Jan 29, 2015Heart of the Matter
Although the NATA’s latest guidelines do not call for ECG screenings on athletes prior to participation, some schools have begun to implement them anyway. In this two-part article, athletic trainers at the high school and university levels explain why and how.
By Josh Woodall and Jamie Woodall
Josh Woodall, MEd, ATC, LAT, is Head Athletic Trainer at Bryan High School and Jamie Woodall, ATC, LAT, is Head Athletic Trainer at Rudder High School. Both schools are part of the Bryan (Texas) Independent School District and recently won NATA Safe Sports School awards. The authors, who are married to each other, can be reached at: [email protected] and [email protected].
The evening of Sept. 2, 2011, started like any other fall Friday night here at Rudder High School in Bryan, Texas. The football squad was in the thick of a home game against a rival team and the stands were full of fans. But that normalcy would not last.
At the end of a routine play, one of our defensive linemen, David Wilganowski, laid motionless on the field. His collapse was much different than typical reactions to an orthopedic injury. He simply became limp, falling to the grass field without making any effort to brace himself. David had not even been hit during this play. In fact, he was having a stellar game.
Watching the action in my role as Head Athletic Trainer at Rudder, I rushed on the field with Assistant Athletic Trainer Phillip Lozano, MS, ATC, LAT, and we promptly determined that David was experiencing cardiac arrest. Along with two team physicians, we administered CPR and applied the AED. Bryan Fire Department EMTs and paramedics, who are routinely on standby during football games, responded quickly and continued advanced care. After several cycles of CPR, two shocks from the AED, and the joint efforts of athletic trainers, team physicians, EMTs, and paramedics, David regained a pulse. He was immediately transported to St. Joseph Regional Health Center before being transferred by air to Texas Children’s Hospital in Houston. He would undergo many tests and procedures, including one that implanted a defibrillator into his chest, before making a full recovery–with one exception. He never played football again. For the athletic training staff in the Bryan Independent School District (ISD), which includes Rudder and Bryan High Schools, the incident was not something to quickly move on from. While we were proud that our emergency action plan worked so well, we could not stop asking ourselves how this type of incident could be prevented in the future. One of the first things we did after David’s cardiac arrest was to examine his preparticipation physical forms. He had no family history of cardiac conditions and no abnormalities were found during any of his examinations. That raised a question: “If there was nothing we missed from our traditional screening process, what could we have done differently?”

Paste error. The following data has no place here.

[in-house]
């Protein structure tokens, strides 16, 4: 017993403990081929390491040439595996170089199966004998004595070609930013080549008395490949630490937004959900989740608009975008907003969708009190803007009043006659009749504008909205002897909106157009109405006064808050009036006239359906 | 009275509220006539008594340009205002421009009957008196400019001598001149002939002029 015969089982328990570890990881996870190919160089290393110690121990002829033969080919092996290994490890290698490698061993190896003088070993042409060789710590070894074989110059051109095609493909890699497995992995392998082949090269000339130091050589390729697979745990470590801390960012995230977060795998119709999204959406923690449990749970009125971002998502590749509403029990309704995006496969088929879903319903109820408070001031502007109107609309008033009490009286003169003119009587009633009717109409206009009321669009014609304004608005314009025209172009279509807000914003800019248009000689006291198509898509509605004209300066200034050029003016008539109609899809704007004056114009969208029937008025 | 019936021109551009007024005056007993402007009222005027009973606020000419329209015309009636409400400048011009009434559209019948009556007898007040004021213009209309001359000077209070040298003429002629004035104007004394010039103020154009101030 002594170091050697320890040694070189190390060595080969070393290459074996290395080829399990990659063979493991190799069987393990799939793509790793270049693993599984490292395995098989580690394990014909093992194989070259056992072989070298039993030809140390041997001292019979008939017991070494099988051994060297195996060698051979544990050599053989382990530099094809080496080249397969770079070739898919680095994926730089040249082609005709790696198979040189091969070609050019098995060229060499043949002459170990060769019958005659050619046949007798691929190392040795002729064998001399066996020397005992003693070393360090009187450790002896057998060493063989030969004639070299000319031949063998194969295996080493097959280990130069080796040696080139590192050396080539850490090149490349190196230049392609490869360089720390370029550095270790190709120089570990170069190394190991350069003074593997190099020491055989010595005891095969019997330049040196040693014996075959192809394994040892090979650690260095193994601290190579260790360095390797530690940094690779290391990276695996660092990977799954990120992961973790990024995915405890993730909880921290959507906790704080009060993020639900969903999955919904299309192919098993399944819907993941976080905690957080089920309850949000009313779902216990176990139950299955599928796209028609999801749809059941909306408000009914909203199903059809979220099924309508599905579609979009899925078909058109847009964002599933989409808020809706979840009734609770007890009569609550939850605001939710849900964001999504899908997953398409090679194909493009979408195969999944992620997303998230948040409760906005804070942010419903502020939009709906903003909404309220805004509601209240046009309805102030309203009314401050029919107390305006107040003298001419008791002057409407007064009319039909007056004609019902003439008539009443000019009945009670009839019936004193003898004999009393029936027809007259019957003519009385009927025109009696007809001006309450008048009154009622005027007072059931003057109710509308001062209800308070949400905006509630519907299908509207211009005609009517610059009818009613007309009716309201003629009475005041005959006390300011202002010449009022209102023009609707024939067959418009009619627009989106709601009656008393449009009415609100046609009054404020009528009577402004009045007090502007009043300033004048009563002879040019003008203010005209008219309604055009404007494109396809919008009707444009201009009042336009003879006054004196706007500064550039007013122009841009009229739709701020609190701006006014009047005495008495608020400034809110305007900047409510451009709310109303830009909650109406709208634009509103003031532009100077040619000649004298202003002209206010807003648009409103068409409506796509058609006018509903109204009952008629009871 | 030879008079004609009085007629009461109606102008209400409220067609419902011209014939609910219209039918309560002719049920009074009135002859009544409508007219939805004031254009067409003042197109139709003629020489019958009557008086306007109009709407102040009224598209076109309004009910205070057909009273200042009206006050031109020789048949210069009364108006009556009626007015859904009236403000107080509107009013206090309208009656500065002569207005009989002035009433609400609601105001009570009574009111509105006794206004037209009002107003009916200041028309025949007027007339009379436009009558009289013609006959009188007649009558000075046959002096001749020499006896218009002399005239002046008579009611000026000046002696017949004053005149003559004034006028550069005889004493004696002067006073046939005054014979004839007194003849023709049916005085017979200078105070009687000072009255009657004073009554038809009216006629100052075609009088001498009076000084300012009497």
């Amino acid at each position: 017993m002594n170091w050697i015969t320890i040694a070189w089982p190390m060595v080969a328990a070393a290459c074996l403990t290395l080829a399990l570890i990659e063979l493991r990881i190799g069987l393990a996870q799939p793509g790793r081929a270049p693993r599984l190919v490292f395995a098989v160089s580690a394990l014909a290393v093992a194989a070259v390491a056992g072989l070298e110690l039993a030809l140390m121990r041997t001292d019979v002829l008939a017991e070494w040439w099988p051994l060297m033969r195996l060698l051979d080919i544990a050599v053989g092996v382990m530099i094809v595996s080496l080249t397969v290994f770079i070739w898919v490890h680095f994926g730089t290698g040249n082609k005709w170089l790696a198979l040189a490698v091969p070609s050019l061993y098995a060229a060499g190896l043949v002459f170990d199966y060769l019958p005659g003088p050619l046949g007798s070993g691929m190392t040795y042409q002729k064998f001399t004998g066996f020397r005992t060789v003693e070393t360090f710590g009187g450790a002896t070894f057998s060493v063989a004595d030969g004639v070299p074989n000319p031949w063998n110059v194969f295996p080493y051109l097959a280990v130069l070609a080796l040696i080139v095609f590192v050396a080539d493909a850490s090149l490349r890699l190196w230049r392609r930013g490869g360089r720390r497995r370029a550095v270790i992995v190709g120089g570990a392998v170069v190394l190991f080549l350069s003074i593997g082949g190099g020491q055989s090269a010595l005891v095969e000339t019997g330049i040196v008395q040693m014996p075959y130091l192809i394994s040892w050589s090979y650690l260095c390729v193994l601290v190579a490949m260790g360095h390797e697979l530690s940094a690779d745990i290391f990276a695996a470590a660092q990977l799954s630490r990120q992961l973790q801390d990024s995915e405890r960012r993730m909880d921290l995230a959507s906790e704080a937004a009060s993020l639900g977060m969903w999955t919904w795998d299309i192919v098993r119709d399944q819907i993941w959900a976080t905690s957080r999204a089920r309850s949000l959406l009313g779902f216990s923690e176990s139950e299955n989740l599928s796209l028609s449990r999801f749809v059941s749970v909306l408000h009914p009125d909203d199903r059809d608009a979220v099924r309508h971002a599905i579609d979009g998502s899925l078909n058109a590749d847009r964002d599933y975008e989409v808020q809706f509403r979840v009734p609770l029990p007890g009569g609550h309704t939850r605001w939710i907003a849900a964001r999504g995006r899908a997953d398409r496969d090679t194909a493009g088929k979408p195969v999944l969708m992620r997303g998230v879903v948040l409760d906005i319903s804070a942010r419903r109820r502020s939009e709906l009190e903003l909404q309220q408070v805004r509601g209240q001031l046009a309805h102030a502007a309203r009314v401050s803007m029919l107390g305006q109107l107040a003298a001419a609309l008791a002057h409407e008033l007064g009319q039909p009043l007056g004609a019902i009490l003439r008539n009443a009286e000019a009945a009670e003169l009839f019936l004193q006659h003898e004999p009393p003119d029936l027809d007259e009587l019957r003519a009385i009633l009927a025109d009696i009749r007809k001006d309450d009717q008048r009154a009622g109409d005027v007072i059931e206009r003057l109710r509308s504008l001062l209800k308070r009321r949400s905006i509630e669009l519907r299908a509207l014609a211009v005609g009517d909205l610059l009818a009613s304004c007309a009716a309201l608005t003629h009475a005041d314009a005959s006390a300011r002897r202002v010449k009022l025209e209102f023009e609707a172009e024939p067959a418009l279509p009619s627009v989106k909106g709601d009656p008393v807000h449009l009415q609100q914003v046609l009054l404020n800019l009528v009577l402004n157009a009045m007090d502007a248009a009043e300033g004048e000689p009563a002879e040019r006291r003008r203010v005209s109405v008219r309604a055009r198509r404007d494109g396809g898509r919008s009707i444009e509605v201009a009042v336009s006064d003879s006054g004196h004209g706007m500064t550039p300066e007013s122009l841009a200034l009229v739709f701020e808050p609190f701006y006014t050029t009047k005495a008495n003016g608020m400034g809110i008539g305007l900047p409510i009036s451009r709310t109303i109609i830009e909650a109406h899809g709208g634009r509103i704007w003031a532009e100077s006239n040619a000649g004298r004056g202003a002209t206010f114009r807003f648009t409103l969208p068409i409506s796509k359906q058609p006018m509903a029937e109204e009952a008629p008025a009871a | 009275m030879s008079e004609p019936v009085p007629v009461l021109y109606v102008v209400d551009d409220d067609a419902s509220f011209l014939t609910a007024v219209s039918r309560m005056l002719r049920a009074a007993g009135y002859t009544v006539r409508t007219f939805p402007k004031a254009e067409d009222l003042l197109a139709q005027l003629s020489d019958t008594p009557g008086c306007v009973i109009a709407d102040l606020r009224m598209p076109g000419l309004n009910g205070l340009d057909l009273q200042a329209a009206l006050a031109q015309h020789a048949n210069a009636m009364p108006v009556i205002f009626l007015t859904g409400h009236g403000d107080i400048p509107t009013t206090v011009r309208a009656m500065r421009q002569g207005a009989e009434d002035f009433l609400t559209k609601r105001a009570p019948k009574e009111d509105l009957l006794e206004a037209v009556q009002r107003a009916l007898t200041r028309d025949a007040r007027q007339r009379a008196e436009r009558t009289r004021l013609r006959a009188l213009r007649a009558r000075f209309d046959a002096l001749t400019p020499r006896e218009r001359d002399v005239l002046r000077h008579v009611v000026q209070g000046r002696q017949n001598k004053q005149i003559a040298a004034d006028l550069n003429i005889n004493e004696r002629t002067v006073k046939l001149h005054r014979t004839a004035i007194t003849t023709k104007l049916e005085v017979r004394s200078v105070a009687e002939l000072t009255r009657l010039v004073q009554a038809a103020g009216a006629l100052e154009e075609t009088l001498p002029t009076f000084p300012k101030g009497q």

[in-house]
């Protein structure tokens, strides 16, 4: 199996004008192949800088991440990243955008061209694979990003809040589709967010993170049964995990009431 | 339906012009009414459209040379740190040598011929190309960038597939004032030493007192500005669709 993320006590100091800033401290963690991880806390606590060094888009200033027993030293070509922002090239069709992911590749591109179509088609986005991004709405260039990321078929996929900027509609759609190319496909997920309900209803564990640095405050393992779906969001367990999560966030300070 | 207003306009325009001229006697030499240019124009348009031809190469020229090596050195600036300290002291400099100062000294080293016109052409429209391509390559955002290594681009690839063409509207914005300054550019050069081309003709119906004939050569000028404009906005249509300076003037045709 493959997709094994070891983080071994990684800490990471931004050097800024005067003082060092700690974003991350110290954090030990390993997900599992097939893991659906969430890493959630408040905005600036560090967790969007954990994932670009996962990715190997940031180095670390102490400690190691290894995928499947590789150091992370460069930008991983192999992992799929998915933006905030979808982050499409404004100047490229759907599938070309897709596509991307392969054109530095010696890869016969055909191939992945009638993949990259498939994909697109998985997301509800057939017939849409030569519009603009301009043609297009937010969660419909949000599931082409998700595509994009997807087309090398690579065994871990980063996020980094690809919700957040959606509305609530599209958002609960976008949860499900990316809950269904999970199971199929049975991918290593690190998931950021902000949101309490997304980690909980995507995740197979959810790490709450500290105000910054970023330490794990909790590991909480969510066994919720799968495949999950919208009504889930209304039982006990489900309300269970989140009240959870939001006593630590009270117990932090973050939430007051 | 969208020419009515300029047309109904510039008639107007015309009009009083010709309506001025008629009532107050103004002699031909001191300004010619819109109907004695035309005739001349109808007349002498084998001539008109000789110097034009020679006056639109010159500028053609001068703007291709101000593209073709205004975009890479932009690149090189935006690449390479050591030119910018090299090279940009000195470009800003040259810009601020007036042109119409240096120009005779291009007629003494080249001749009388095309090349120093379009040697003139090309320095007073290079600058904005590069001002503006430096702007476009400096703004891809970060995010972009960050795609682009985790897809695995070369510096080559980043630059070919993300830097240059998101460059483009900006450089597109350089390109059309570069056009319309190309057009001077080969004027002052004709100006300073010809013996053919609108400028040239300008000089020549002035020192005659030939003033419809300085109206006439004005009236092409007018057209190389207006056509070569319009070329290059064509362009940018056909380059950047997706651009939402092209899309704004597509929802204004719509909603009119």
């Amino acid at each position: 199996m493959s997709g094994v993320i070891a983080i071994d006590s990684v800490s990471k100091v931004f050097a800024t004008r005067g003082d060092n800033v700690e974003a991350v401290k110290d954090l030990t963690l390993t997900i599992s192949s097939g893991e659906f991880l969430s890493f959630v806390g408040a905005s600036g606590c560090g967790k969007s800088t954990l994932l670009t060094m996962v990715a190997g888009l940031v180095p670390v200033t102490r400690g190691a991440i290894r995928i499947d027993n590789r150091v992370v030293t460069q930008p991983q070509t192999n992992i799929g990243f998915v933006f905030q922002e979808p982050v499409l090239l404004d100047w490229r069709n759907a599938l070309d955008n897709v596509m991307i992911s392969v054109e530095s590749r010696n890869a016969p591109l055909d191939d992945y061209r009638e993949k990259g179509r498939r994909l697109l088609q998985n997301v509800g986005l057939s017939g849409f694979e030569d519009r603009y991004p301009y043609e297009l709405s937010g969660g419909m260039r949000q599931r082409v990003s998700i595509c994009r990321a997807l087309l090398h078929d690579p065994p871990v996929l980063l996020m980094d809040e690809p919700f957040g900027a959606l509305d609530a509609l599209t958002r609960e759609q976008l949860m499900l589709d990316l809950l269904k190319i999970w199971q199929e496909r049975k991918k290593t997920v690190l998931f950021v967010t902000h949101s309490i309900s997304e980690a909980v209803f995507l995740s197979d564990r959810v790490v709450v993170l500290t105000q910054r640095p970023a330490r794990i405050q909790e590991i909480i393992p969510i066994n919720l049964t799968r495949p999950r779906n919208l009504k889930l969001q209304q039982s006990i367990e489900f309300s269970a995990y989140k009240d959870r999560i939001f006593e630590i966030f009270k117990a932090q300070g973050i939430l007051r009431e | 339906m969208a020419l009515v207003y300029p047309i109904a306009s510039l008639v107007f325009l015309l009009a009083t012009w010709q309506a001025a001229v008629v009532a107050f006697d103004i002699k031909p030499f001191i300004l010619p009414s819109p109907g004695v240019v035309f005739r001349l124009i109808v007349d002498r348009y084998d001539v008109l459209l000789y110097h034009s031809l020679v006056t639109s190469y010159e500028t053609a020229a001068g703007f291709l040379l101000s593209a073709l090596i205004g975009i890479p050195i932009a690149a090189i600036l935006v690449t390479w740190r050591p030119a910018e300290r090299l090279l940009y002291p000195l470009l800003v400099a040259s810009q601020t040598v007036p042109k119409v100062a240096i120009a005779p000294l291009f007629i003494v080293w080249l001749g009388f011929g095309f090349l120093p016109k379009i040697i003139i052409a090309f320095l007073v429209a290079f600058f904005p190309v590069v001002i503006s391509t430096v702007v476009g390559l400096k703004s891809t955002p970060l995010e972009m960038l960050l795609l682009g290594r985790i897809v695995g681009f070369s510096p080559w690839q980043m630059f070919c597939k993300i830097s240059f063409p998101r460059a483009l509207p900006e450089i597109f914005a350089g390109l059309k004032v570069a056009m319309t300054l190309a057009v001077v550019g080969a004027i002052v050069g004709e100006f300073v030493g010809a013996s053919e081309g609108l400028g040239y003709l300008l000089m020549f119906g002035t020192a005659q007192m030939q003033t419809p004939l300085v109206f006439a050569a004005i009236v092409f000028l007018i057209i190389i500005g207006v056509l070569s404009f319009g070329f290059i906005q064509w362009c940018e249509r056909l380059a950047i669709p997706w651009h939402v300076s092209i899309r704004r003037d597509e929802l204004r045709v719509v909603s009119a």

To answer this, we started by taking a few steps back. We knew that some high school and college athletic departments had begun offering cardiac screenings to their athletes, but we had questions about them, from what types of tests are best to cost and effectiveness. We began our search for answers by forming Bryan ISD’s Athletic Health Care Team (AHCT). This team included all school athletic trainers, team physicians, local EMS personnel, school nurses, a nutrition consultant, and district administrators. The goal of the group was to improve student-athlete health and safety by facilitating communication between school medical personnel and physicians, which would help us make the best decisions about sports medicine policies.